As a financial counselor, I work with people every day looking for ways to balance spending plans and income when money runs short. Only recently did it occur to me that all those numbers clients were tossing at me may not be truly accurate. Sure, I would question an expense if it sounded off, and then suggest the obvious: “maybe you should track your gas costs (or whatever) to see how much you really spend!” After all, what good is a budget that balances on paper if the numbers are not real?
Speaking from personal experience, I know how easy it is to underestimate how much money your household spends each month. While my partner and I knew we were not spending more than we earned, we also knew we were not meeting our savings goals.
So, what was the problem?
Were our saving goals unrealistic, or did we actually spend more than we thought? Although I told others to track their spending, I had never done it myself. Taking my own advice, I began documenting where every dollar went as of January 1st. I diligently saved all my receipts, and grilled my partner over her expenditures. To pull it all together, I created a spreadsheet with a multitude of household categories, all color coded to pinpoint the exact source of the expense.
Did I learn anything from all this effort?
You bet – I discovered that overspending was definitely the culprit! It’s not that we overspend on ourselves. In fact, we typically have to force ourselves to shop for new clothing or household goods. We also don’t eat out much simply because we live so far from civilization, you need a GPS to find the nearest restaurant! We joke about getting our money’s worth when we use an item for at least 10 years. Some folks might call us cheap, but I think of us as frugal.
So, where was all our money going?
We own a hobby farm with lots of critters. It is astounding how quickly animal feed, vet care, and regular maintenance can add up! There are also utility costs in the barn for lights and heating water in the winter, fans to cool the air in the summer, and the electric fence to keep everyone home year-round! While you may not have a hobby farm, you likely have other expenses that seem to get away from you, and prevent you from reaching your financial goals.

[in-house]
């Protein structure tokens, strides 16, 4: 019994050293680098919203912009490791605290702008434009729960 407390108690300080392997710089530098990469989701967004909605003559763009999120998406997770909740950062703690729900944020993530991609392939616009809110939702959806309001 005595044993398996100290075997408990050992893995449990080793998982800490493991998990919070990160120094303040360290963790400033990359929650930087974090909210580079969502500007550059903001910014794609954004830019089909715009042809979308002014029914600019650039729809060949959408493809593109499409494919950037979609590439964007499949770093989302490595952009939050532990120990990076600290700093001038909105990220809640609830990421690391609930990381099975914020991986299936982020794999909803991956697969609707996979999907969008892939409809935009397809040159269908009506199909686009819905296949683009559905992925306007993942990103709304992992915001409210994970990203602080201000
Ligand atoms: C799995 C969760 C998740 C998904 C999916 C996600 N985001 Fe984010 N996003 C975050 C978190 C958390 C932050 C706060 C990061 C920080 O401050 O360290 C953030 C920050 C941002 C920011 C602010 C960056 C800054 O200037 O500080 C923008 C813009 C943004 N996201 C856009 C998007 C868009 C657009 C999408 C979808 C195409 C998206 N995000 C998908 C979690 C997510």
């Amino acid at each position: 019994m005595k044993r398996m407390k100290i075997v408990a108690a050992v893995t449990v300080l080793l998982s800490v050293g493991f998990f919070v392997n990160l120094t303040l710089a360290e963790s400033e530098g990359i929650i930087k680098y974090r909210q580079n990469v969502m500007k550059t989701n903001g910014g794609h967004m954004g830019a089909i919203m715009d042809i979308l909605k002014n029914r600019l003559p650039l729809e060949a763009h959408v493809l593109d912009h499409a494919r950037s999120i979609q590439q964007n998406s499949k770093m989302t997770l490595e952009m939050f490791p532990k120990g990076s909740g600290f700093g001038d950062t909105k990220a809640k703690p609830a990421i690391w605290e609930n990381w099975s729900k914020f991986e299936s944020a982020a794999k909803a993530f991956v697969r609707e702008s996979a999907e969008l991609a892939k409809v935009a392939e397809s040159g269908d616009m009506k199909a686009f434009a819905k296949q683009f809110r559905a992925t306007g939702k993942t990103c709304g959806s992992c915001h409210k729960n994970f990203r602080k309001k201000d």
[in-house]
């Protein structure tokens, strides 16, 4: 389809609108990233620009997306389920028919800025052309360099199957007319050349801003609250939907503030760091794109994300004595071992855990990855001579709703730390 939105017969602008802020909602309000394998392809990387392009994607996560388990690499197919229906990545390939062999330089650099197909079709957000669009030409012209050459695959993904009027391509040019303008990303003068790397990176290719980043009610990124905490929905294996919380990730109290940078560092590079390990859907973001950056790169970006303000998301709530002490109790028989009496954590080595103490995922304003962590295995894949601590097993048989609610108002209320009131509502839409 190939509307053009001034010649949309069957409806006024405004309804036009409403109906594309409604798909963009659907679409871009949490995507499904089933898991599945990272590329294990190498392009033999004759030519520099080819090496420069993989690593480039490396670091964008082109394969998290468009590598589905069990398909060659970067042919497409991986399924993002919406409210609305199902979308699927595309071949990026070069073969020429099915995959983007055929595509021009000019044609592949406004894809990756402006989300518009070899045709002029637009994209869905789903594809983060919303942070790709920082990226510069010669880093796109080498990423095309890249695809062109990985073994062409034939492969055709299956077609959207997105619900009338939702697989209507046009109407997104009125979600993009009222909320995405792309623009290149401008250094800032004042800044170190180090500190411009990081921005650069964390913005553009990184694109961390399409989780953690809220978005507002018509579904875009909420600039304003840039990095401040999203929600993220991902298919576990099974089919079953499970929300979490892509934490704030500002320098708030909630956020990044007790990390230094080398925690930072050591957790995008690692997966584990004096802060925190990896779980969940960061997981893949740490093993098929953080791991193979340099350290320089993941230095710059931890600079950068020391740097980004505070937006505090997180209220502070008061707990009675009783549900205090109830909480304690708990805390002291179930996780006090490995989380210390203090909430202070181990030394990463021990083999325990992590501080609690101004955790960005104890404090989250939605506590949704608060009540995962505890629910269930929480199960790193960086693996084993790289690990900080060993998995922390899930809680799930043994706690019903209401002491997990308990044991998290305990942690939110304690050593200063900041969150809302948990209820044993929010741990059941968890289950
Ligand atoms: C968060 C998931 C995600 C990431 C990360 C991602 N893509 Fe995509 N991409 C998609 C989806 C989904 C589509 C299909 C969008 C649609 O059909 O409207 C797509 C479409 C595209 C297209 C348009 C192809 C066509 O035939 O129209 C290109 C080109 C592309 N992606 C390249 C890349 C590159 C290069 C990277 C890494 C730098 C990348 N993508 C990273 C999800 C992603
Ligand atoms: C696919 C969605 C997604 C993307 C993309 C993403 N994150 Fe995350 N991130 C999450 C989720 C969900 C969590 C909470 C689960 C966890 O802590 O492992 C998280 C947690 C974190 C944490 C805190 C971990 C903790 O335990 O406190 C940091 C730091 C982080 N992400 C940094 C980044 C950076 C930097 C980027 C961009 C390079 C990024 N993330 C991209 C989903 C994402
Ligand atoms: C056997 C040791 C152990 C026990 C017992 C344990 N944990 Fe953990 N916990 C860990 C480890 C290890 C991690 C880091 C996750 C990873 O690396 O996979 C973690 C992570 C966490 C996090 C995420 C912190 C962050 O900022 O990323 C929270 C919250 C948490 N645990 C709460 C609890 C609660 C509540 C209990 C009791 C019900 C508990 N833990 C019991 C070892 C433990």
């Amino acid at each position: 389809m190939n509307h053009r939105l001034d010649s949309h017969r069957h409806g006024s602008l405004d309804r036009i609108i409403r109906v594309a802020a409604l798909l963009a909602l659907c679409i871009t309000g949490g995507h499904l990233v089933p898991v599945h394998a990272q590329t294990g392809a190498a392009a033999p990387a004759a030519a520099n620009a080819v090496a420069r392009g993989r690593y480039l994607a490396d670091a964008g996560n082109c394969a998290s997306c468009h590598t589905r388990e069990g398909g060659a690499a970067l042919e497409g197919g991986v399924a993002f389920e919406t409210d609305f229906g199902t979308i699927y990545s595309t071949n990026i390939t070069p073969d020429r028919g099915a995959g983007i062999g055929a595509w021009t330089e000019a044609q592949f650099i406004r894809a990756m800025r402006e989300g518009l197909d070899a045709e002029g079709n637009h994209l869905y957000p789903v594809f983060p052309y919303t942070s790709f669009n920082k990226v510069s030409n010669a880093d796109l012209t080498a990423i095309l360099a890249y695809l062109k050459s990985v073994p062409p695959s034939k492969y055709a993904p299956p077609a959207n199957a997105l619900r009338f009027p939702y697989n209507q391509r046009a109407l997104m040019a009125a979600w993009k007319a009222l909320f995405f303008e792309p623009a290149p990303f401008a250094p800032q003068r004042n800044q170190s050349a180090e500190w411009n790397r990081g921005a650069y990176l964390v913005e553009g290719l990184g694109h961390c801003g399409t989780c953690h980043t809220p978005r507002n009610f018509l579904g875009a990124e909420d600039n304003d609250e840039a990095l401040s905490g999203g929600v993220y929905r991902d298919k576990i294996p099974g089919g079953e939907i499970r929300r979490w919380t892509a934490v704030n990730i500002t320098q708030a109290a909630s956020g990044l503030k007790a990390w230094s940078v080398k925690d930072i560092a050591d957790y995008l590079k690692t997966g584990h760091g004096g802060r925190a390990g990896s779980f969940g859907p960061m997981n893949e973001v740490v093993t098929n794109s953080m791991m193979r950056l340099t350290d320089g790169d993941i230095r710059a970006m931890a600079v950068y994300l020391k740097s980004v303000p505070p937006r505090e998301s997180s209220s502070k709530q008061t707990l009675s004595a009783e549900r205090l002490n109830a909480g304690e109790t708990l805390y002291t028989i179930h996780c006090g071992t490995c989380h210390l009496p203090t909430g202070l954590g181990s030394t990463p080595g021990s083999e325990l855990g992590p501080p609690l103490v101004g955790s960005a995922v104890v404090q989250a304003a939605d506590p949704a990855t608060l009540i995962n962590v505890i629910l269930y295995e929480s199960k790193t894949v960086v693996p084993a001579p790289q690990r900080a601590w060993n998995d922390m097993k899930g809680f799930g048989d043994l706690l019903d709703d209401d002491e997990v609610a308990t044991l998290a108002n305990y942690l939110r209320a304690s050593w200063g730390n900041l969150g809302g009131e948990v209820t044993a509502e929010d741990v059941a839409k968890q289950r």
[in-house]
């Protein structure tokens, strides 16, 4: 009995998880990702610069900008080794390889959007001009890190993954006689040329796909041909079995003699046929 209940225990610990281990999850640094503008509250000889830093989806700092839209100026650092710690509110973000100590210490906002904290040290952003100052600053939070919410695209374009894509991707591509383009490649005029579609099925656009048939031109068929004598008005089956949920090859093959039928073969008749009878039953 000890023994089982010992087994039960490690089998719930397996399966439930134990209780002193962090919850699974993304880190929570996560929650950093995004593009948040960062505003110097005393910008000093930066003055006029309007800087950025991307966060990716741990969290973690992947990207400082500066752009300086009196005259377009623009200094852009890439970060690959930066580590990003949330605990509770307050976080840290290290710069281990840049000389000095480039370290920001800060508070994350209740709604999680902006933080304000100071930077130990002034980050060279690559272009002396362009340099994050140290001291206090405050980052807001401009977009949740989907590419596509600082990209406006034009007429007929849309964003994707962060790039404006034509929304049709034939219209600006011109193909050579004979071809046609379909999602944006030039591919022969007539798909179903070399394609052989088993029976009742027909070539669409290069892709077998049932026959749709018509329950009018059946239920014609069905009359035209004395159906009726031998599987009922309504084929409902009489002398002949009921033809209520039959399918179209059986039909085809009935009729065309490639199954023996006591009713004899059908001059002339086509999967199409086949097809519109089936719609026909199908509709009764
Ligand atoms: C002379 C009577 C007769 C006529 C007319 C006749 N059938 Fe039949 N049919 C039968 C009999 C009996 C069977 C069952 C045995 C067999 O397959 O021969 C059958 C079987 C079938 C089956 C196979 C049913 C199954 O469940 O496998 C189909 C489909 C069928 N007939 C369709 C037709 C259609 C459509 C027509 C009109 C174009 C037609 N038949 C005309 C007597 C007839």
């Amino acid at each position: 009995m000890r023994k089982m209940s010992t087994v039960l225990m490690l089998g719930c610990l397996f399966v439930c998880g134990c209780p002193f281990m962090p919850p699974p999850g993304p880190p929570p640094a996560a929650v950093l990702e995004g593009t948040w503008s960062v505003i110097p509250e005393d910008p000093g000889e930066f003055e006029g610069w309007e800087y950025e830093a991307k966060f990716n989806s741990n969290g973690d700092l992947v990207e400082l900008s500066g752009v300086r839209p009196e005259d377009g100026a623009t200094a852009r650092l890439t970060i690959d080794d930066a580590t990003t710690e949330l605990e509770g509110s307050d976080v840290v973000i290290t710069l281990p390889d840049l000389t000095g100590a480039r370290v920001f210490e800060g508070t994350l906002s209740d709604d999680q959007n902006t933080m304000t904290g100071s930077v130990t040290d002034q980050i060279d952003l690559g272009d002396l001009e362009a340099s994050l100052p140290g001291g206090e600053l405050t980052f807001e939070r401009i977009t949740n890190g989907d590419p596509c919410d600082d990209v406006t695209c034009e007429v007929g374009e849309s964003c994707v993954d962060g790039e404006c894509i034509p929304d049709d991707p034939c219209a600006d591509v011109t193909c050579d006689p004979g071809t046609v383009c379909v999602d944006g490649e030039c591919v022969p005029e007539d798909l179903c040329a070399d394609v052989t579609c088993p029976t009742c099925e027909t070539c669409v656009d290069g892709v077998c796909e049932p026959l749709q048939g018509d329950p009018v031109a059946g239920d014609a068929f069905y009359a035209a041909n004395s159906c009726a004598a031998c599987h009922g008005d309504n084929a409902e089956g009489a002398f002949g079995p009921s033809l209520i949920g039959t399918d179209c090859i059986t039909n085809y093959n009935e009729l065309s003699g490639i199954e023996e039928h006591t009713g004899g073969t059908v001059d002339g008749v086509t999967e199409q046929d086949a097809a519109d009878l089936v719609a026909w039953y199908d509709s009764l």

Now, some of you may think that tracking your spending is a royal pain! And, quite honestly, I wouldn’t disagree. But, the truth is tracking can be very enlightening and ultimately, pretty darn useful, if you really want to gain control of your budget.
The best thing about tracking is it shows where your household leaks money. In turn, you can make changes to spend money where you need it most. Or, it can help you to save more cash for other financial goals, like a vacation, or a child’s college fund, by setting limits for discretionary spending like clothing, entertainment, gifts, eating out, etc.
The next best thing about tracking is it is temporary! Once you have done it, you can make the adjustments you need and go merrily on your way. Or, if you are really into it, you can track forever to keep a handle on your money. But if you’re like me, and have better things to do with your time (or at least think you do), simply track to see where your finances stand now, and do it occasionally going forward when your circumstances change. I recommend tracking for at least 2 months for a clearer financial picture. But, do what works for you, and I guarantee you will get more from your money!
So, what about our spending?
I will likely track throughout the year as our expenses fluctuate with the seasons. But with the information gathered to date, we have already made changes to get us closer to our savings target. To make savings actually happen, I started having a designated amount automatically deposited in my savings account from my paychecks. But that’s more for another post!
Want to learn more about tracking spending and creating a budget? It all begins by taking the first step and empowering yourself to get the tools to conquer your debt! So don’t wait any longer. Call us at 888.577.2227 or get started with online counseling now.
Author, Barb Miller is a Bankruptcy Counselor at LSS Financial Counseling.